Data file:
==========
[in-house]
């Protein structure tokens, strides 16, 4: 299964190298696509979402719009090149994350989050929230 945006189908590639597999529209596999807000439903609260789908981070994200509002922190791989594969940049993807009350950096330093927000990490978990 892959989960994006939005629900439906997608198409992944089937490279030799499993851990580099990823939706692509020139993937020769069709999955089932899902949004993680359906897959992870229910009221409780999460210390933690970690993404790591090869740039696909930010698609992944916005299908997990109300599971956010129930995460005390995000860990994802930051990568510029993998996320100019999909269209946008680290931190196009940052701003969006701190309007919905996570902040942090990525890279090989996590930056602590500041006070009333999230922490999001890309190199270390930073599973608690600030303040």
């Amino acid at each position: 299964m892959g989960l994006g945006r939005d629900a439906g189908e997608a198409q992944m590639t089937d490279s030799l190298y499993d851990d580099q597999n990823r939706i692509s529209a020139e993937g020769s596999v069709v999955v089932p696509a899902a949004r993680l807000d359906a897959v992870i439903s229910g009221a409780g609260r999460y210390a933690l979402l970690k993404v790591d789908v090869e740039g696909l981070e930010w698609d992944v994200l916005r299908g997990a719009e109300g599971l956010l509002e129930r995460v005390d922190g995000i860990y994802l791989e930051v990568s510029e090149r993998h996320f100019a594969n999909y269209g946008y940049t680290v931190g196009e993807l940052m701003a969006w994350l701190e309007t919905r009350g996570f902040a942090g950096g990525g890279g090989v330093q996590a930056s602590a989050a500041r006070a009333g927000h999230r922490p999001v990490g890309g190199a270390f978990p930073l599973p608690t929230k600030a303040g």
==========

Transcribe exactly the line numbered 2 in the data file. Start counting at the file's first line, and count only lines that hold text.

């Protein structure tokens, strides 16, 4: 299964190298696509979402719009090149994350989050929230 945006189908590639597999529209596999807000439903609260789908981070994200509002922190791989594969940049993807009350950096330093927000990490978990 892959989960994006939005629900439906997608198409992944089937490279030799499993851990580099990823939706692509020139993937020769069709999955089932899902949004993680359906897959992870229910009221409780999460210390933690970690993404790591090869740039696909930010698609992944916005299908997990109300599971956010129930995460005390995000860990994802930051990568510029993998996320100019999909269209946008680290931190196009940052701003969006701190309007919905996570902040942090990525890279090989996590930056602590500041006070009333999230922490999001890309190199270390930073599973608690600030303040």